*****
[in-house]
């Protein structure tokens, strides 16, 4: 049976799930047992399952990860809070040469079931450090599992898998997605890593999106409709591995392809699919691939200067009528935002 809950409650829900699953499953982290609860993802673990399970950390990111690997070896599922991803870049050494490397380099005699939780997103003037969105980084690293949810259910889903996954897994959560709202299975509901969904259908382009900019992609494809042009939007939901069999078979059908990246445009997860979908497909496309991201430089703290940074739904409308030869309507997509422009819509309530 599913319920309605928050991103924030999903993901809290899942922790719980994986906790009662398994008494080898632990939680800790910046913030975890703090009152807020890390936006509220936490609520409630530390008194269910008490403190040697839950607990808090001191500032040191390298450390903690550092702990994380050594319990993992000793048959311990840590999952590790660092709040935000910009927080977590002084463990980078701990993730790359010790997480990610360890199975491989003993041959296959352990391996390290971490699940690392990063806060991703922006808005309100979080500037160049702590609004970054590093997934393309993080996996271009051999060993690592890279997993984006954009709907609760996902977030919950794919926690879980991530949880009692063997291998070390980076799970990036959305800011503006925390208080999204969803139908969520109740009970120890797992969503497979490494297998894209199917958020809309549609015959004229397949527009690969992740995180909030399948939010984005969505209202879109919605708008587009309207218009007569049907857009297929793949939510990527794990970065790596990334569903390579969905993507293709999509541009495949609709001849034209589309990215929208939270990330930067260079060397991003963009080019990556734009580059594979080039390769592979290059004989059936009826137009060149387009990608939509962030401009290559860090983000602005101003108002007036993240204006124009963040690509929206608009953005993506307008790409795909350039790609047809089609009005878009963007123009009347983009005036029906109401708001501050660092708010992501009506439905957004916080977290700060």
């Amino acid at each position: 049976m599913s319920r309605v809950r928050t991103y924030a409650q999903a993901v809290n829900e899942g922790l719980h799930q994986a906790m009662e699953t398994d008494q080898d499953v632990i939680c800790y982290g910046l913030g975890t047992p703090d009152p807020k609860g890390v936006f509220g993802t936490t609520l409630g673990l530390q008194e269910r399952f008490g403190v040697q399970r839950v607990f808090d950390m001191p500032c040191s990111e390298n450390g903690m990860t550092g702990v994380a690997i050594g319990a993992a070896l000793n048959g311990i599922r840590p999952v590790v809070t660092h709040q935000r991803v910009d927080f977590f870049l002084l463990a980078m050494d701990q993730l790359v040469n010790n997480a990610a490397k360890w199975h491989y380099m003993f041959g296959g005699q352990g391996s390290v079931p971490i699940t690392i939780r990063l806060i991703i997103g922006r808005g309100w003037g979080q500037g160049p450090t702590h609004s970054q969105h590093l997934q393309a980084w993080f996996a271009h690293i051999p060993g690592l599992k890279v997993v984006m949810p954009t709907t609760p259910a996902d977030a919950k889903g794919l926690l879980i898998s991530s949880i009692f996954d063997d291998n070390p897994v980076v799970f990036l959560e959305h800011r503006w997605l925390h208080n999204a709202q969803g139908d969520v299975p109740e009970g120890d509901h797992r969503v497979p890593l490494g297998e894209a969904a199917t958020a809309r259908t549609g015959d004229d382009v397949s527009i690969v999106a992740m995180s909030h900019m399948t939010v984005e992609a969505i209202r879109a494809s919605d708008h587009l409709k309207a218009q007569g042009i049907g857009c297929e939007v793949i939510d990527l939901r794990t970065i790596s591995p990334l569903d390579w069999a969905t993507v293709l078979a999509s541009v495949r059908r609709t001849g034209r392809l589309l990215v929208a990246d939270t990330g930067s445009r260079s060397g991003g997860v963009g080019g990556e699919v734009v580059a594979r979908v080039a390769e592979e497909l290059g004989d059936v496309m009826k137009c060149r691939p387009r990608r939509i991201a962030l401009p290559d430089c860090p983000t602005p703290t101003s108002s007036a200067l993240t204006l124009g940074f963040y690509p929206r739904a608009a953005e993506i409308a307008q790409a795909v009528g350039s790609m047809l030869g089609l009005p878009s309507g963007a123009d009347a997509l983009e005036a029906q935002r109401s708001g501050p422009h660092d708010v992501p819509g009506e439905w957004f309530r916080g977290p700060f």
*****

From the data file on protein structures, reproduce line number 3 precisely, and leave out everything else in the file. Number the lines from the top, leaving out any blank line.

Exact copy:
């Amino acid at each position: 049976m599913s319920r309605v809950r928050t991103y924030a409650q999903a993901v809290n829900e899942g922790l719980h799930q994986a906790m009662e699953t398994d008494q080898d499953v632990i939680c800790y982290g910046l913030g975890t047992p703090d009152p807020k609860g890390v936006f509220g993802t936490t609520l409630g673990l530390q008194e269910r399952f008490g403190v040697q399970r839950v607990f808090d950390m001191p500032c040191s990111e390298n450390g903690m990860t550092g702990v994380a690997i050594g319990a993992a070896l000793n048959g311990i599922r840590p999952v590790v809070t660092h709040q935000r991803v910009d927080f977590f870049l002084l463990a980078m050494d701990q993730l790359v040469n010790n997480a990610a490397k360890w199975h491989y380099m003993f041959g296959g005699q352990g391996s390290v079931p971490i699940t690392i939780r990063l806060i991703i997103g922006r808005g309100w003037g979080q500037g160049p450090t702590h609004s970054q969105h590093l997934q393309a980084w993080f996996a271009h690293i051999p060993g690592l599992k890279v997993v984006m949810p954009t709907t609760p259910a996902d977030a919950k889903g794919l926690l879980i898998s991530s949880i009692f996954d063997d291998n070390p897994v980076v799970f990036l959560e959305h800011r503006w997605l925390h208080n999204a709202q969803g139908d969520v299975p109740e009970g120890d509901h797992r969503v497979p890593l490494g297998e894209a969904a199917t958020a809309r259908t549609g015959d004229d382009v397949s527009i690969v999106a992740m995180s909030h900019m399948t939010v984005e992609a969505i209202r879109a494809s919605d708008h587009l409709k309207a218009q007569g042009i049907g857009c297929e939007v793949i939510d990527l939901r794990t970065i790596s591995p990334l569903d390579w069999a969905t993507v293709l078979a999509s541009v495949r059908r609709t001849g034209r392809l589309l990215v929208a990246d939270t990330g930067s445009r260079s060397g991003g997860v963009g080019g990556e699919v734009v580059a594979r979908v080039a390769e592979e497909l290059g004989d059936v496309m009826k137009c060149r691939p387009r990608r939509i991201a962030l401009p290559d430089c860090p983000t602005p703290t101003s108002s007036a200067l993240t204006l124009g940074f963040y690509p929206r739904a608009a953005e993506i409308a307008q790409a795909v009528g350039s790609m047809l030869g089609l009005p878009s309507g963007a123009d009347a997509l983009e005036a029906q935002r109401s708001g501050p422009h660092d708010v992501p819509g009506e439905w957004f309530r916080g977290p700060f």